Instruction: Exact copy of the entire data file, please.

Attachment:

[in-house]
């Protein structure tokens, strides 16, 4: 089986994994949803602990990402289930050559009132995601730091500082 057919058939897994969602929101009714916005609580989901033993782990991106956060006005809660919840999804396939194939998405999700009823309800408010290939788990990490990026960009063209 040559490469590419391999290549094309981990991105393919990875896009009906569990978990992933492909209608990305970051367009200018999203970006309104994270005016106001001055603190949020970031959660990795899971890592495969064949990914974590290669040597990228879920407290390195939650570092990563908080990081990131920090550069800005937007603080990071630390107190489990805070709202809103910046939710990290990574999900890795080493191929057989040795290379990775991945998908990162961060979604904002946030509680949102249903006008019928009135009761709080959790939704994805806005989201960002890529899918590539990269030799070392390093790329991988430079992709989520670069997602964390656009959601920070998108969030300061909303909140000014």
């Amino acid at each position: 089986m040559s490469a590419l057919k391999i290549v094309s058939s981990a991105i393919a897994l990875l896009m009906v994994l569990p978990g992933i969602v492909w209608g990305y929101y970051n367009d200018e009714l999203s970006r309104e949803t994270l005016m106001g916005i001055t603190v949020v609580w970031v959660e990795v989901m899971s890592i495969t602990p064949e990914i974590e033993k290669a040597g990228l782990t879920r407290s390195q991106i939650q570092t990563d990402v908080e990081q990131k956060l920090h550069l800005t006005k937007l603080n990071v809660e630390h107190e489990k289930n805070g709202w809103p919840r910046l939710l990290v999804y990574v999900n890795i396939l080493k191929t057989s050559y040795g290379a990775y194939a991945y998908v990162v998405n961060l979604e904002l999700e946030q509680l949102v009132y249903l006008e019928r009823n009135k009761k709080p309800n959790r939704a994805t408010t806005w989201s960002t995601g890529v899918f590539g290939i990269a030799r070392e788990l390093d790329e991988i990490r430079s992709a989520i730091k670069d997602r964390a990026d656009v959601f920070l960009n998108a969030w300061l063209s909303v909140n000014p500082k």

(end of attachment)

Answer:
[in-house]
């Protein structure tokens, strides 16, 4: 089986994994949803602990990402289930050559009132995601730091500082 057919058939897994969602929101009714916005609580989901033993782990991106956060006005809660919840999804396939194939998405999700009823309800408010290939788990990490990026960009063209 040559490469590419391999290549094309981990991105393919990875896009009906569990978990992933492909209608990305970051367009200018999203970006309104994270005016106001001055603190949020970031959660990795899971890592495969064949990914974590290669040597990228879920407290390195939650570092990563908080990081990131920090550069800005937007603080990071630390107190489990805070709202809103910046939710990290990574999900890795080493191929057989040795290379990775991945998908990162961060979604904002946030509680949102249903006008019928009135009761709080959790939704994805806005989201960002890529899918590539990269030799070392390093790329991988430079992709989520670069997602964390656009959601920070998108969030300061909303909140000014």
């Amino acid at each position: 089986m040559s490469a590419l057919k391999i290549v094309s058939s981990a991105i393919a897994l990875l896009m009906v994994l569990p978990g992933i969602v492909w209608g990305y929101y970051n367009d200018e009714l999203s970006r309104e949803t994270l005016m106001g916005i001055t603190v949020v609580w970031v959660e990795v989901m899971s890592i495969t602990p064949e990914i974590e033993k290669a040597g990228l782990t879920r407290s390195q991106i939650q570092t990563d990402v908080e990081q990131k956060l920090h550069l800005t006005k937007l603080n990071v809660e630390h107190e489990k289930n805070g709202w809103p919840r910046l939710l990290v999804y990574v999900n890795i396939l080493k191929t057989s050559y040795g290379a990775y194939a991945y998908v990162v998405n961060l979604e904002l999700e946030q509680l949102v009132y249903l006008e019928r009823n009135k009761k709080p309800n959790r939704a994805t408010t806005w989201s960002t995601g890529v899918f590539g290939i990269a030799r070392e788990l390093d790329e991988i990490r430079s992709a989520i730091k670069d997602r964390a990026d656009v959601f920070l960009n998108a969030w300061l063209s909303v909140n000014p500082k």